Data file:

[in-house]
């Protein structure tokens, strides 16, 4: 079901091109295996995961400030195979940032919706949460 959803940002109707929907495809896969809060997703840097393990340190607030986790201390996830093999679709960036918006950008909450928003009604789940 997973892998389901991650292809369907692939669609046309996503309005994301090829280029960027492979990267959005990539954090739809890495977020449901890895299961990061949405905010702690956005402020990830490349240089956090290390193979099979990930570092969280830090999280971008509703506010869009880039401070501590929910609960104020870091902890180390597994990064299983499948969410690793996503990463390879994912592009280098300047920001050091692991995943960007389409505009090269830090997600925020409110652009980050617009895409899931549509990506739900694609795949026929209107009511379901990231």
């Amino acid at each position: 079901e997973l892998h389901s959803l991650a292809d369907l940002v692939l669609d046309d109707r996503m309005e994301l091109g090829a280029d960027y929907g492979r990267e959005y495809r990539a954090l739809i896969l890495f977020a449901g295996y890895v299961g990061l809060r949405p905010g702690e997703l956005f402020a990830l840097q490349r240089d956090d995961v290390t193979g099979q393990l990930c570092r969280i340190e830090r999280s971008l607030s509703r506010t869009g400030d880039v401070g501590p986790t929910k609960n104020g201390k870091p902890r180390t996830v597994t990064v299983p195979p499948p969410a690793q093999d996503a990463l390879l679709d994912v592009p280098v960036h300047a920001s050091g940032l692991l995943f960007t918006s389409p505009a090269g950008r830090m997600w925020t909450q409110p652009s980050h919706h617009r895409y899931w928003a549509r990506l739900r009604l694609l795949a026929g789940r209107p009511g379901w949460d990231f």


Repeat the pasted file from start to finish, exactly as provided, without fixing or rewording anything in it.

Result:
[in-house]
């Protein structure tokens, strides 16, 4: 079901091109295996995961400030195979940032919706949460 959803940002109707929907495809896969809060997703840097393990340190607030986790201390996830093999679709960036918006950008909450928003009604789940 997973892998389901991650292809369907692939669609046309996503309005994301090829280029960027492979990267959005990539954090739809890495977020449901890895299961990061949405905010702690956005402020990830490349240089956090290390193979099979990930570092969280830090999280971008509703506010869009880039401070501590929910609960104020870091902890180390597994990064299983499948969410690793996503990463390879994912592009280098300047920001050091692991995943960007389409505009090269830090997600925020409110652009980050617009895409899931549509990506739900694609795949026929209107009511379901990231």
């Amino acid at each position: 079901e997973l892998h389901s959803l991650a292809d369907l940002v692939l669609d046309d109707r996503m309005e994301l091109g090829a280029d960027y929907g492979r990267e959005y495809r990539a954090l739809i896969l890495f977020a449901g295996y890895v299961g990061l809060r949405p905010g702690e997703l956005f402020a990830l840097q490349r240089d956090d995961v290390t193979g099979q393990l990930c570092r969280i340190e830090r999280s971008l607030s509703r506010t869009g400030d880039v401070g501590p986790t929910k609960n104020g201390k870091p902890r180390t996830v597994t990064v299983p195979p499948p969410a690793q093999d996503a990463l390879l679709d994912v592009p280098v960036h300047a920001s050091g940032l692991l995943f960007t918006s389409p505009a090269g950008r830090m997600w925020t909450q409110p652009s980050h919706h617009r895409y899931w928003a549509r990506l739900r009604l694609l795949a026929g789940r209107p009511g379901w949460d990231f």